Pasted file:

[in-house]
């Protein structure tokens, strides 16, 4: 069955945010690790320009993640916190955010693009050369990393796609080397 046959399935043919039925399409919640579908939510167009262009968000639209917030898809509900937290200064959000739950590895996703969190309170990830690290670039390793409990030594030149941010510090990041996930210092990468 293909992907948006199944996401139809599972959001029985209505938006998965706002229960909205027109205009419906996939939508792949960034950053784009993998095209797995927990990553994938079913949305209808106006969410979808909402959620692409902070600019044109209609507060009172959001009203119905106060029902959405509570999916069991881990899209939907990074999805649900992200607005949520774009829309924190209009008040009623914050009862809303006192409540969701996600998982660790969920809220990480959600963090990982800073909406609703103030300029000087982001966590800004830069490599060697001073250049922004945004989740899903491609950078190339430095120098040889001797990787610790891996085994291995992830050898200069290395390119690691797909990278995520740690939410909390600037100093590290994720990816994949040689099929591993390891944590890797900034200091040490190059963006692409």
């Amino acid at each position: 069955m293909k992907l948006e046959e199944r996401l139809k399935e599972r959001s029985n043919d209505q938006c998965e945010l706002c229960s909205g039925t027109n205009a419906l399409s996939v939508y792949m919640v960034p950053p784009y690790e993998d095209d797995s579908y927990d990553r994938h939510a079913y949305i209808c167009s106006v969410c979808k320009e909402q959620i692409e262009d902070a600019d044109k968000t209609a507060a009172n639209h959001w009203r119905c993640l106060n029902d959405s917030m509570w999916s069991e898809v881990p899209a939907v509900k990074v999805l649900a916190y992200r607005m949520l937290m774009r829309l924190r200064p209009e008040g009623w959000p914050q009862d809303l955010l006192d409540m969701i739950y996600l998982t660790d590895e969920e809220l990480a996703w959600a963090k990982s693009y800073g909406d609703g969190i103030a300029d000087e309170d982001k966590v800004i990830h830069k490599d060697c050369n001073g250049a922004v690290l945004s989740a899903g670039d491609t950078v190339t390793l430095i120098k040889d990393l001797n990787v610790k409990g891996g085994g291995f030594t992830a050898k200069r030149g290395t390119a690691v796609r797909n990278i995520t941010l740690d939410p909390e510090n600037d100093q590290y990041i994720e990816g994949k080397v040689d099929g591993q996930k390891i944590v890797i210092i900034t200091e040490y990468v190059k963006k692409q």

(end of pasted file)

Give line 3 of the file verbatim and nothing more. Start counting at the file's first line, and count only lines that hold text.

């Amino acid at each position: 069955m293909k992907l948006e046959e199944r996401l139809k399935e599972r959001s029985n043919d209505q938006c998965e945010l706002c229960s909205g039925t027109n205009a419906l399409s996939v939508y792949m919640v960034p950053p784009y690790e993998d095209d797995s579908y927990d990553r994938h939510a079913y949305i209808c167009s106006v969410c979808k320009e909402q959620i692409e262009d902070a600019d044109k968000t209609a507060a009172n639209h959001w009203r119905c993640l106060n029902d959405s917030m509570w999916s069991e898809v881990p899209a939907v509900k990074v999805l649900a916190y992200r607005m949520l937290m774009r829309l924190r200064p209009e008040g009623w959000p914050q009862d809303l955010l006192d409540m969701i739950y996600l998982t660790d590895e969920e809220l990480a996703w959600a963090k990982s693009y800073g909406d609703g969190i103030a300029d000087e309170d982001k966590v800004i990830h830069k490599d060697c050369n001073g250049a922004v690290l945004s989740a899903g670039d491609t950078v190339t390793l430095i120098k040889d990393l001797n990787v610790k409990g891996g085994g291995f030594t992830a050898k200069r030149g290395t390119a690691v796609r797909n990278i995520t941010l740690d939410p909390e510090n600037d100093q590290y990041i994720e990816g994949k080397v040689d099929g591993q996930k390891i944590v890797i210092i900034t200091e040490y990468v190059k963006k692409q």